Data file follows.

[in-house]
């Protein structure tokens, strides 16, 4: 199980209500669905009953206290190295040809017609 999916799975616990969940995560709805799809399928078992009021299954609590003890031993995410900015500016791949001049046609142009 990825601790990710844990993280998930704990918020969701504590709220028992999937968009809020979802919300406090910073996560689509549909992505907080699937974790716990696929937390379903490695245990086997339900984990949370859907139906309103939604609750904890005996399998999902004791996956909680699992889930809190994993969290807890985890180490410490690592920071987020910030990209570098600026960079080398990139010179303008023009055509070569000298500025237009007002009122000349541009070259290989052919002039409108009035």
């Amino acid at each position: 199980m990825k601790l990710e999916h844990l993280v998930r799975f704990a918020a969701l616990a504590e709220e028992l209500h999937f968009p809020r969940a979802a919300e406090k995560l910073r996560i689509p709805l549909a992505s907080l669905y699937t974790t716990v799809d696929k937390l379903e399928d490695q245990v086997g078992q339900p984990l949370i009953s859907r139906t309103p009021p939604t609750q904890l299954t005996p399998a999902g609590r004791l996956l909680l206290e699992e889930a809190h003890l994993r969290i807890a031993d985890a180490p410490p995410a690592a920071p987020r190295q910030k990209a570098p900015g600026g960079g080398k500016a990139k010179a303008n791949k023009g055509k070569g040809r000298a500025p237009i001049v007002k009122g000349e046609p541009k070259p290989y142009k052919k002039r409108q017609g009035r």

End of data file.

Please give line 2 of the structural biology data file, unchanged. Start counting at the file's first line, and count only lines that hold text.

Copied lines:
């Protein structure tokens, strides 16, 4: 199980209500669905009953206290190295040809017609 999916799975616990969940995560709805799809399928078992009021299954609590003890031993995410900015500016791949001049046609142009 990825601790990710844990993280998930704990918020969701504590709220028992999937968009809020979802919300406090910073996560689509549909992505907080699937974790716990696929937390379903490695245990086997339900984990949370859907139906309103939604609750904890005996399998999902004791996956909680699992889930809190994993969290807890985890180490410490690592920071987020910030990209570098600026960079080398990139010179303008023009055509070569000298500025237009007002009122000349541009070259290989052919002039409108009035």